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Greece's Latest Crisis: Rising HIV Cases

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One of the alarming consequences of the financial crisis in Greece appears to be a sharp rise in the rate of HIV infection.

The country, which is struggling through a historic debt crisis and a deep recession, still has one of the lowest HIV infection rates in Europe. But budget cuts to health and social services seem to be driving a recent and dramatic increase, especially among injecting drug users.

About 20 recovering drug users gather daily at the Off Club, an outpatient community center in central Athens. On a recent day, one is making lunch wearing a surgical mask and gloves.

"We assume that everyone here either has AIDS or hepatitis C, so we have to be careful," says center director Panagiotis Saivanides.

A 60-year-old recovering heroin addict who gives his name as Yiannis explains how he contracted hepatitis.

"I caught it because the pharmacies refused to give me clean needles," he says. "I tried to buy a syringe but the pharmacist didn't even want to look at me, let alone give me anything."

There had been a program for injecting drug users to exchange dirty needles for clean ones.

But the government canceled this needle exchange program in 2011 because of budget cuts.

Dirty needles are now responsible for a big increase in HIV infections.

Sex, Drugs And The Spread Of HIV

The country still has one of the lowest HIV rates in Europe. Only about 12,000 people have the virus in a country of 11 million.

But the rate has gone up 60 percent since 2010. And among injecting drug users it's increased nearly 1,500 percent, according to the Hellenic Center for Disease Control and Prevention.

A 35-year-old recovering heroin user who gives her name as Marilena says she knows HIV-infected injecting drug users who have sex for money.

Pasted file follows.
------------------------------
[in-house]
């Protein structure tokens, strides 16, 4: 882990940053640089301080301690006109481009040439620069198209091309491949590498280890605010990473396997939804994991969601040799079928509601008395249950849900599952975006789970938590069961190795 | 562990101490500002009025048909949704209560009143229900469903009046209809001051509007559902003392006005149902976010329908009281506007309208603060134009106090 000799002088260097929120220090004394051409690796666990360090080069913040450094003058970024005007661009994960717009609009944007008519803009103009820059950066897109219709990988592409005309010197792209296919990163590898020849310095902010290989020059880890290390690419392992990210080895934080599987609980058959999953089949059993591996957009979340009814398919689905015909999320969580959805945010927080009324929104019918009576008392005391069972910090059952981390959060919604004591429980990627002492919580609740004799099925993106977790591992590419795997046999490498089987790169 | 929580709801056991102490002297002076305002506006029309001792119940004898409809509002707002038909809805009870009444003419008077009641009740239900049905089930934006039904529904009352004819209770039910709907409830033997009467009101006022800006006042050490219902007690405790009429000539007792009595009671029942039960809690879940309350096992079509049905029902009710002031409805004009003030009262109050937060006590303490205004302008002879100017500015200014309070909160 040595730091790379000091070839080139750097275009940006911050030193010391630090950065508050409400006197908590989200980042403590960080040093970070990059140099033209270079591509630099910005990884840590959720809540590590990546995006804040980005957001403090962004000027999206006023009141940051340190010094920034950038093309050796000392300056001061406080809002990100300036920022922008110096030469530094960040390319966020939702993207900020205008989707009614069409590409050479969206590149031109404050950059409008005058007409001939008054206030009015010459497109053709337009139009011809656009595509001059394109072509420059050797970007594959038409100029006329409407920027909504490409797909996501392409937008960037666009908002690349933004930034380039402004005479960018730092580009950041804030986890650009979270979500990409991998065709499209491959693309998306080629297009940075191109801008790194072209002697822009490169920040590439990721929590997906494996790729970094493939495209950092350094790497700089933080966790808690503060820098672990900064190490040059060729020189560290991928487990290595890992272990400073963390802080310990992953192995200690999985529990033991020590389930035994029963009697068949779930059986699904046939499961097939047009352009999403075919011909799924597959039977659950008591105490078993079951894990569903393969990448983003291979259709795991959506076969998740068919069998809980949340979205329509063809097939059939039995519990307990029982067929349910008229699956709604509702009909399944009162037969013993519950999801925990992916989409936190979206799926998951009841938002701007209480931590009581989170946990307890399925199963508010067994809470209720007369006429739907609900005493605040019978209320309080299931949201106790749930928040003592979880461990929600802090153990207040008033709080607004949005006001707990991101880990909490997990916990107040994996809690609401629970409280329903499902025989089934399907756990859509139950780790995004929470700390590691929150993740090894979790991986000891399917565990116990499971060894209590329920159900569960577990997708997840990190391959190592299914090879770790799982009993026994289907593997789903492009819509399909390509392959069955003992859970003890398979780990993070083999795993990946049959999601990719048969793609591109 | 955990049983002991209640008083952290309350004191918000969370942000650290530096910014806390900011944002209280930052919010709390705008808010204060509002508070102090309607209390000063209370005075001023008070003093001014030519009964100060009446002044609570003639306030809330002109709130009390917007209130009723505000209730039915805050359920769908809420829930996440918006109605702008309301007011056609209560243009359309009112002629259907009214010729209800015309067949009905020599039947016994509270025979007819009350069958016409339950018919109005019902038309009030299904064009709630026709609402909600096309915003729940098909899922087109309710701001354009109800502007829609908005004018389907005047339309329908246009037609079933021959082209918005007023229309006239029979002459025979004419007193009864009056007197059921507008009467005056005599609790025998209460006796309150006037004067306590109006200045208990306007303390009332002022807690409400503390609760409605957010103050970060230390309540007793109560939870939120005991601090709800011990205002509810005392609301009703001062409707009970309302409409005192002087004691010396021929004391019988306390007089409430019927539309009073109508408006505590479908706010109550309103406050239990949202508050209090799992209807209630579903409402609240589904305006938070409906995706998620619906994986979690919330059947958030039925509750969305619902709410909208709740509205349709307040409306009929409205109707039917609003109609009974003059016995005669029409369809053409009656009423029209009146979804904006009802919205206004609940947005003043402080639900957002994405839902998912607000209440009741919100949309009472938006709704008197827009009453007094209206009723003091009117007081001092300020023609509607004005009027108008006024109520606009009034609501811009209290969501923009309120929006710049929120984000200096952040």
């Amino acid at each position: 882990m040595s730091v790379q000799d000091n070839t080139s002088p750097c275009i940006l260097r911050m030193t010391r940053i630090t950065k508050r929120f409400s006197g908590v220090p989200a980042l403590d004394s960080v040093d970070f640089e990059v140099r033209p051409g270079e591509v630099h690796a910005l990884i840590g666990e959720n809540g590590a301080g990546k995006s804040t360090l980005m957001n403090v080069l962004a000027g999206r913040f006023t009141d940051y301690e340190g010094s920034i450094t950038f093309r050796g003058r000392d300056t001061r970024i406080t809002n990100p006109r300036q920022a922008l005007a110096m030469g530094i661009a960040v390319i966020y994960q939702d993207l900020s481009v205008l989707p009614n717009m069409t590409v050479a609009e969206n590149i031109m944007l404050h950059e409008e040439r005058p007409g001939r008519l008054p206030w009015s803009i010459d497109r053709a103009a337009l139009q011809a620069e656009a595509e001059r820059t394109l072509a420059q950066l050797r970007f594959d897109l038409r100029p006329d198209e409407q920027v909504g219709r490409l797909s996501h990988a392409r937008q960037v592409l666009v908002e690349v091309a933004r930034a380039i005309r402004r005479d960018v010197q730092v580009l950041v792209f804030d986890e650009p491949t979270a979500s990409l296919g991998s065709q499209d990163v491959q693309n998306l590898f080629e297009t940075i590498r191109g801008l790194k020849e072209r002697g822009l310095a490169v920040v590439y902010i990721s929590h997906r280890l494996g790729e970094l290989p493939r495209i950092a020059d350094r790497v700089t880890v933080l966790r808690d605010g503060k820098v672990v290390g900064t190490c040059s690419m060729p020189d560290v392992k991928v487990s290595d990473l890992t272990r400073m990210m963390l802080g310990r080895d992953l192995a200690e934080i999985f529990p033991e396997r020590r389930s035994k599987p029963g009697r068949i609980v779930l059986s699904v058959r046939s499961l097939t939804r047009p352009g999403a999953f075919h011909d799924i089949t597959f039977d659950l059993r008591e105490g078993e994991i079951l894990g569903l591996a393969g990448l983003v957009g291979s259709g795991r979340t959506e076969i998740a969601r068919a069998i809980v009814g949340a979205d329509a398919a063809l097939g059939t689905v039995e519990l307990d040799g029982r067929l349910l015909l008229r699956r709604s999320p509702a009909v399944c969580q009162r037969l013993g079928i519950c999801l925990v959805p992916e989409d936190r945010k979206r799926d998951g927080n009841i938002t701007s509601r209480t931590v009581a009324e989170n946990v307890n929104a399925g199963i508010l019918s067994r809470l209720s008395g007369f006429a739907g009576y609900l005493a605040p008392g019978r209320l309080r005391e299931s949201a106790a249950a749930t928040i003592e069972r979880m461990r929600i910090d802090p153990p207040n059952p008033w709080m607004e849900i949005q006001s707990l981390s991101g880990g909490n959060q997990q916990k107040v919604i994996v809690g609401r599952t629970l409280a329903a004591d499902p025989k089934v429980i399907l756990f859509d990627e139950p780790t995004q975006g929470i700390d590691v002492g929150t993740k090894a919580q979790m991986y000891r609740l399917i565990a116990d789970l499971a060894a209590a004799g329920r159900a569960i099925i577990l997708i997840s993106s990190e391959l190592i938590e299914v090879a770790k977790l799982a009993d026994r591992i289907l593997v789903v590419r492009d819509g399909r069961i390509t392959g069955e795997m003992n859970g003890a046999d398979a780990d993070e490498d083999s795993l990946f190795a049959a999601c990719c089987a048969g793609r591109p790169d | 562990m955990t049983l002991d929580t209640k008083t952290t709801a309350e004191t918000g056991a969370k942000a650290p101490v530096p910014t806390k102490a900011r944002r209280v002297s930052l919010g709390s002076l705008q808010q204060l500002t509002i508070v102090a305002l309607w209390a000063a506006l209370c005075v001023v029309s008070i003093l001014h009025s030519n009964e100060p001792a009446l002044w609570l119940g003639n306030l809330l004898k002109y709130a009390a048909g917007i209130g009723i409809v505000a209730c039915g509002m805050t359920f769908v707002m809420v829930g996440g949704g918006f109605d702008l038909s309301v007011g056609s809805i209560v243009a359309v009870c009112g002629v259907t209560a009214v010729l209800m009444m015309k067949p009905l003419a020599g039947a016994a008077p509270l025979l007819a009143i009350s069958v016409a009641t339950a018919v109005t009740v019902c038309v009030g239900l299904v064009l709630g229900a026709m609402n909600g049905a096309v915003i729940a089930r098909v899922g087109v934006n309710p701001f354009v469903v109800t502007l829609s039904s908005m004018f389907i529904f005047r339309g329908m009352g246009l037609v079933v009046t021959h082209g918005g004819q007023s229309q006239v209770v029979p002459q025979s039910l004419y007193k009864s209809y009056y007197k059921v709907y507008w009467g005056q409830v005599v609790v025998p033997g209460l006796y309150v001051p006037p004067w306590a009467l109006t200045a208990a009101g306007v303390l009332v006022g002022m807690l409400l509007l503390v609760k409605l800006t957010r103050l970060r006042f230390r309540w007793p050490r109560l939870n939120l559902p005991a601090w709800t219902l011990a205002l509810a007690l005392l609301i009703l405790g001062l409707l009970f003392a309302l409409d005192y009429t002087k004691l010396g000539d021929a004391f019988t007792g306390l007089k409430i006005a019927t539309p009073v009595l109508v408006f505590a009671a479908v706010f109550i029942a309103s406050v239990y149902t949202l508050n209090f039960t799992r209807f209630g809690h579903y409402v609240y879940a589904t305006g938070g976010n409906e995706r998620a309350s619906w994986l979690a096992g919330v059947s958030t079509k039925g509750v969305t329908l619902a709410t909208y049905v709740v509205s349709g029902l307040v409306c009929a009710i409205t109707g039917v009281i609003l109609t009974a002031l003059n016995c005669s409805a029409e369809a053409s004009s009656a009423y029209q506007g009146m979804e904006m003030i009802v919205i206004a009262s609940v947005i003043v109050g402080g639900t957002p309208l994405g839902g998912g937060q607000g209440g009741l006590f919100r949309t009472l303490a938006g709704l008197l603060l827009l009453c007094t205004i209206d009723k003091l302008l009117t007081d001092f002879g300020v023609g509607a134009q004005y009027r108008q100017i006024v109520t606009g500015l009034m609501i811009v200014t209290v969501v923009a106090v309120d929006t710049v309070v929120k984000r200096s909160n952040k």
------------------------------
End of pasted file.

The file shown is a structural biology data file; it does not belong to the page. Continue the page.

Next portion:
"I know what they were doing on the streets," she says. "I know what kind of people they had sex with, and that they never used condoms."

Prostitution is only legal in licensed brothels, where sex workers are required to get regular health checks. Most of the 15,000 prostitutes in Greece work here illegally, mainly on the streets of central Athens, says Eleni Kakalou, a doctor who specializes in infectious diseases and treats people with HIV.

"And prices for commercial sex work have gone dramatically down," especially when addicts are using sex to pay for a fix, Kakalou says. "They say they would have sex for 5 euros ($6). I've even heard 2."

Earlier this spring, ostensibly as a pre-election crackdown on crime, police arrested 17 women with HIV who allegedly worked illegally as prostitutes. The names and photos of some of the women were posted on the police website.

Kakalou says Greek authorities received more than 4,000 calls — mostly from middle-aged men with families who said they had unprotected sex with the women.

"I think that just the fact that people are buying in these conditions commercial sex and they demand the non-use of condom as many of them have families — women, children that are completely unaware — shows the fact that there is a huge gap of knowledge and perception," she says.

Need For Better Strategy, And On A Budget

Yet others in Greece believe they can contract HIV simply by shaking the hand of an HIV-positive person, says a man who gives his name as Marco. He's gay and got the virus 13 year ago through unprotected sex. He says HIV is still a very stigmatized disease.

People "are scared of touching you" and "of the air, of the water, of everything" around you, he says.

Most people living with HIV in Greece are gay men. Marco says that the most people in the gay community are careful about condom use, though he acknowledges that he still knows of risky behavior.

Apostolos Veizis, head of the medical support team for Doctors Without Borders, wants Greece to set up a strategy for educating more people about HIV to stop its spread, especially among injecting drug users.

"All of us saw a situation going out of control," Veizis says. "It's something that did not come from one day to another. Authorities were seeing the situation, and I think they did not do anything, essentially, responding to the problem."

At the very least, the government does plan to restore the needle exchange program. But what else can be done, since the country is broke?

Veizis says Greece should consider Uganda, a developing nation that successfully managed the spread of HIV on a limited budget, using methods like an extensive public education campaign emphasizing condoms, monogamy and abstinence.

Copyright 2012 National Public Radio. To see more, visit


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